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Taking on the bully
September 26, 2019

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When the young man strode into my 2-hour "Sharing the Story of You" class just the other day, he was late. I didn't mind, because I was glad to have another student join the 10 adults who gathered at a northwest Iowa library for my new writing workshop. I could sense right away, though, this particular student didn't think too much of me or my teaching style.

He slumped in his chair in the front row. He seemed distracted and bored. He sighed from time to time and rolled his eyes. He kept looking at his smartphone. When I assigned a short writing exercise, other students picked up their pens and began writing. I noticed that the young man scratched a few sentences on his paper (after he kept looking around the room and shifting in his seat), but then he went back to his smartphone.

When I asked for volunteers to share their story with the class, this young guy's enthusiasm surprised me. Not only did he leap up from his chair, but he strode to the front of the meeting room (which I didn't require of any of the students), grabbed a black plastic chair from a stack in the corner, sat down at a small table, cleared his throat, tapped his smartphone and started reading.

It became clear within the first few sentences he hadn't attempted to do the assignment, unlike everyone else in the class. Instead, he read a very complex piece he had apparently written earlier. I didn't understand the topic or the message he was trying to convey. Then he launched into some of own personal views on writing, including his disdain for "professional writers."

As this strange little scene unfolded and continued to eat up time, I stayed silent but scanned the faces of the rest of the students. As I spotted raised eyebrows and arms folded across chests, I could see the other students were getting annoyed with this young man's efforts to hijack the class.

I knew I had to keep the class on schedule to be fair to the other students. When the young man paused, I broke in and thanked him for volunteering. I told him he and I could continue this discussion after class if he had more to say.

As he returned to his seat, I continued teaching, sharing various stories from my life and my career as an ag writer. When the class ended, I could see the young man approaching me. He didn't mince words. "I think you have talent, but you need to get over your past," he said. "It's really hindering your career."

I was stunned. I had no idea where this came from. I had never met this person in my life. I didn't even know his name. He certainly didn't know anything about my life, beyond a few details I had shared during the class. He knew nothing about the successes and failures that had shaped my life.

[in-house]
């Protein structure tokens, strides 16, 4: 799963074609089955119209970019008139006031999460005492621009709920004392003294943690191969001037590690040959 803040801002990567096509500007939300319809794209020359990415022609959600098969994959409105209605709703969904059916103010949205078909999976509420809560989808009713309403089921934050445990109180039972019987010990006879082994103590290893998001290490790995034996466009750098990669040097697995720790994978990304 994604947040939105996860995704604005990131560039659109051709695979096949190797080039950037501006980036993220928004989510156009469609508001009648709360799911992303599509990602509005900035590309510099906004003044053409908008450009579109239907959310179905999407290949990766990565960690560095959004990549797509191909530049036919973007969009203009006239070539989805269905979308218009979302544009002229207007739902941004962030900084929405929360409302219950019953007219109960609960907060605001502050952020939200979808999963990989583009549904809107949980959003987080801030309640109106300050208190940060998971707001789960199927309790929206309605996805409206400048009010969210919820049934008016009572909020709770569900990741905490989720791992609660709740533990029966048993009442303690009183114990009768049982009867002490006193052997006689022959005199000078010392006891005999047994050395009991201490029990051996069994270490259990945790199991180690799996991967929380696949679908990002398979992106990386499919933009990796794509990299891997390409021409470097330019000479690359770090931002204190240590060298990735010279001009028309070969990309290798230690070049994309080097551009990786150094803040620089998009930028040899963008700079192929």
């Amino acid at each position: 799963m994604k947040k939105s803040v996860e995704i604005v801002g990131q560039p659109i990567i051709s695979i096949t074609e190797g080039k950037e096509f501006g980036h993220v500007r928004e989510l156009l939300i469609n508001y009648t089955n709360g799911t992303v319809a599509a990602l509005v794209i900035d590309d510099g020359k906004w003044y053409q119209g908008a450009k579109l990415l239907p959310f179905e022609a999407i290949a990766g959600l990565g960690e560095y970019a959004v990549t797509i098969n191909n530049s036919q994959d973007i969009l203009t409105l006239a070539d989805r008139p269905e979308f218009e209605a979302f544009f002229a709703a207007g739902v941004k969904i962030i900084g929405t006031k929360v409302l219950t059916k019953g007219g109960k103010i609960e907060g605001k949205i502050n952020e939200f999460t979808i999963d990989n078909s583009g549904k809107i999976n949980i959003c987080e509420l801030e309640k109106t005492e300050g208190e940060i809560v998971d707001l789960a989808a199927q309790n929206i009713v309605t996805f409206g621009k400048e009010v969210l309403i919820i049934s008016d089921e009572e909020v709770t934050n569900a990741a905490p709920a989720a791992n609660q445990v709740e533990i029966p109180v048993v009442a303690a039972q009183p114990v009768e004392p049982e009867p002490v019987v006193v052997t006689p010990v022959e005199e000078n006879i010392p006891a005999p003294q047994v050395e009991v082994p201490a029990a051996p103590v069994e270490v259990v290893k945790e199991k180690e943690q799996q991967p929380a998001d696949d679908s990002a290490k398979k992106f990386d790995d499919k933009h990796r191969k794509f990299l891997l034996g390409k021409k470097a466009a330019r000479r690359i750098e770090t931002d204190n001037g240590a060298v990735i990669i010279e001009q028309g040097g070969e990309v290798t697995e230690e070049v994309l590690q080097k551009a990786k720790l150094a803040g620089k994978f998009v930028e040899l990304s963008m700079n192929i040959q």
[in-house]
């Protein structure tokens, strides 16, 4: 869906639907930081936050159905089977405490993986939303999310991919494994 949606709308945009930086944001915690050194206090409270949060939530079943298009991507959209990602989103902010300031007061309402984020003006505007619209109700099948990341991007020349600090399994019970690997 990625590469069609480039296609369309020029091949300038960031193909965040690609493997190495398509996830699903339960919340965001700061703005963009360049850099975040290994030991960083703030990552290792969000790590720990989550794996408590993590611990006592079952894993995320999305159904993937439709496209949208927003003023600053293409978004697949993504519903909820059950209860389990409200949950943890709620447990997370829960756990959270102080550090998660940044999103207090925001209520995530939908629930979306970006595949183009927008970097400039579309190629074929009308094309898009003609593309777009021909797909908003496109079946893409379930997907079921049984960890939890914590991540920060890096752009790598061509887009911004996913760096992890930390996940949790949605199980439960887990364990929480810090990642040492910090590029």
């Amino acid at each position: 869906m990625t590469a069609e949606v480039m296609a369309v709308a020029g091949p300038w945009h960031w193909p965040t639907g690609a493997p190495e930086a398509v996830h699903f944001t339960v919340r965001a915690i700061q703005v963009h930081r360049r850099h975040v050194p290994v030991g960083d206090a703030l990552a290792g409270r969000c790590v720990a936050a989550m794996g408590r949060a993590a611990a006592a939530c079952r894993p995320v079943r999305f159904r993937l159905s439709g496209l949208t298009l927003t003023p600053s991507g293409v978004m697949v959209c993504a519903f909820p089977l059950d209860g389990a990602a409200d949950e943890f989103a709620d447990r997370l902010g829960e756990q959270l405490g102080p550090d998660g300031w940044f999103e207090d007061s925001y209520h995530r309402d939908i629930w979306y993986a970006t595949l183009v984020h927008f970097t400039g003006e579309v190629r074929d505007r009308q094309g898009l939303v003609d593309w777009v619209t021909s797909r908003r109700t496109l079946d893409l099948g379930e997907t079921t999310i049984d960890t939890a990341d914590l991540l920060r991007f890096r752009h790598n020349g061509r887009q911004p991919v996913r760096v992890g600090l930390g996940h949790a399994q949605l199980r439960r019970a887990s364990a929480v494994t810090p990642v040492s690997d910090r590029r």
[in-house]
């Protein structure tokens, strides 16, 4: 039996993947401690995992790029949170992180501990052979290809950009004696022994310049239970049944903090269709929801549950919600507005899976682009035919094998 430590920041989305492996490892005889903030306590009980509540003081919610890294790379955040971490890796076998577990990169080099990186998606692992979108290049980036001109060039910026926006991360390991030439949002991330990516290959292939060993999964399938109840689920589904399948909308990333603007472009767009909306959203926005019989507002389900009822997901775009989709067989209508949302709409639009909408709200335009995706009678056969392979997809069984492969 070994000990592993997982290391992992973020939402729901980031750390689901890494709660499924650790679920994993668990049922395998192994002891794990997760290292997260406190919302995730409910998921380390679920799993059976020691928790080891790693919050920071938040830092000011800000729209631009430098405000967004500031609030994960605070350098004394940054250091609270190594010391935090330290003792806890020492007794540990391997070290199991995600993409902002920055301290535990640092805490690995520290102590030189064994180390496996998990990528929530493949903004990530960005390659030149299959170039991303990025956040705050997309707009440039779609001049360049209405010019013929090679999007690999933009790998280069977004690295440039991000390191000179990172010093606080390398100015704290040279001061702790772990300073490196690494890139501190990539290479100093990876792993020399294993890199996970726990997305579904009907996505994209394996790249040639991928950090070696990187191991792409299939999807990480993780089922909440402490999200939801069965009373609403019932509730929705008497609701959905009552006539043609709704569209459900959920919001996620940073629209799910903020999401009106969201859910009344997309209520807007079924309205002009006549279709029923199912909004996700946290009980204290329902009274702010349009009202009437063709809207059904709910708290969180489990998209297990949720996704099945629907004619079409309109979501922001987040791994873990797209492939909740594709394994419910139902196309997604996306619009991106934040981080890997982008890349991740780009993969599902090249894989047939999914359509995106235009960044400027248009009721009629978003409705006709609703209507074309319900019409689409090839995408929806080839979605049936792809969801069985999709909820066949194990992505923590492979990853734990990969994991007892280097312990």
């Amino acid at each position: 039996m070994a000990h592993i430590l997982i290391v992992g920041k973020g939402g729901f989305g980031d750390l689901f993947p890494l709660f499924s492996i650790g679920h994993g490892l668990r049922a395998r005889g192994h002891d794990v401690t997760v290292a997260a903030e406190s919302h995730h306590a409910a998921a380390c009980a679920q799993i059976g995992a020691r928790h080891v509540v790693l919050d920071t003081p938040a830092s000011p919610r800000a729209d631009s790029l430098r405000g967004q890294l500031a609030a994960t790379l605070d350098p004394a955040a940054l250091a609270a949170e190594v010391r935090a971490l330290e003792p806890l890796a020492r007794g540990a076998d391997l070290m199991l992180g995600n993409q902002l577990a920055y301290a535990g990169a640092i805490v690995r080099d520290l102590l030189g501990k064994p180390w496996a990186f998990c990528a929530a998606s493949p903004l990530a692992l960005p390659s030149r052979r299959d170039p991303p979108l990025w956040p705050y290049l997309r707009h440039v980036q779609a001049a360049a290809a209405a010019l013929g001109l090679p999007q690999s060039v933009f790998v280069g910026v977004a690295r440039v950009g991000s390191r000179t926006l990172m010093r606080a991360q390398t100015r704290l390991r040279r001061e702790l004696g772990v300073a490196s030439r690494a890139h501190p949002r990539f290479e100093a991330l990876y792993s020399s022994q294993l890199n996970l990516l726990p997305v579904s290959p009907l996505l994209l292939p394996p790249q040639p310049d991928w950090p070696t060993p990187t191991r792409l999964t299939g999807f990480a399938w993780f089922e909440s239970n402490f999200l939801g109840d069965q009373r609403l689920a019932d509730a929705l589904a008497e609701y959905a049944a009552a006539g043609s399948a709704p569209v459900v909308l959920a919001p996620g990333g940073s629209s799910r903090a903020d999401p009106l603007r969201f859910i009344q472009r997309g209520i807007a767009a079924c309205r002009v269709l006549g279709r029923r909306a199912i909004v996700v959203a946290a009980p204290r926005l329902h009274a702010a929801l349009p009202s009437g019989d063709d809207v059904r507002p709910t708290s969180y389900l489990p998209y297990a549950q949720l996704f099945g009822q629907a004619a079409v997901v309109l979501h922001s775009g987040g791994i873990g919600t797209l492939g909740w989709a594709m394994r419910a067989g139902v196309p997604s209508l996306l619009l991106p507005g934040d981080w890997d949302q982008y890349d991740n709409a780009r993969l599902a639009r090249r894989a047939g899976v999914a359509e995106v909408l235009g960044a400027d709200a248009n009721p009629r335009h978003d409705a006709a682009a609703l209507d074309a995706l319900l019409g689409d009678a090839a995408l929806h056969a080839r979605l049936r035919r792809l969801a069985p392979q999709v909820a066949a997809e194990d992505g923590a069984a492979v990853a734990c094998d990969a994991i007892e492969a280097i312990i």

Next he attacked the personal stories I had shared in class, including a couple episodes of bullying I experienced in junior high. My only goal was to illustrate key points I was trying to make about writing your life's story. While I knew the bullying stories took up 2 minutes or less of the whole 2-hour class, this young man said I just kept harping on the bullying and need to get over it. "Everyone gets bullied. Quit talking about it and move on," captured the essence of his remarks.

I'd be lying if I said I wasn't angered by these outrageous remarks from someone who knows virtually nothing about my life story. I even checked in later with some of the other students in the class to see if this guy's comments had any validity. ("Absolutely not" was the unanimous reply.)

The more I thought about this young man's comments, however, I realized that his rant had revealed some truths. I saw the truth of how easy it is to rush to judgment. The truth about how tempting it can be to think we understand someone else, even when we know nothing about their life experiences. The truth that acknowledging and validating someone's story, instead of mocking it, is the first step towards fostering the empathy that can help build bridges, not walls. (This doesn't always mean agreeing with the other person's point of view, but it does mean showing respect.) Finally, there's the truth that it's better to listen and seek first to understand, then be understood.

While this guy wanted to tear me down for whatever reason, he instead helped clarify why I'm committed to sharing true stories well told and helping other people learn these skills. I want to hear your stories. So can we talk? More important, can we listen?

Darcy Dougherty-Maulsby (a.k.a) Yetter-girl grew up on a Century Farm between Lake City and Yetter and is proud to call Calhoun County home.

Contact her at yettergirl@yahoo.com and visit her online at www.darcymaulsby.com.

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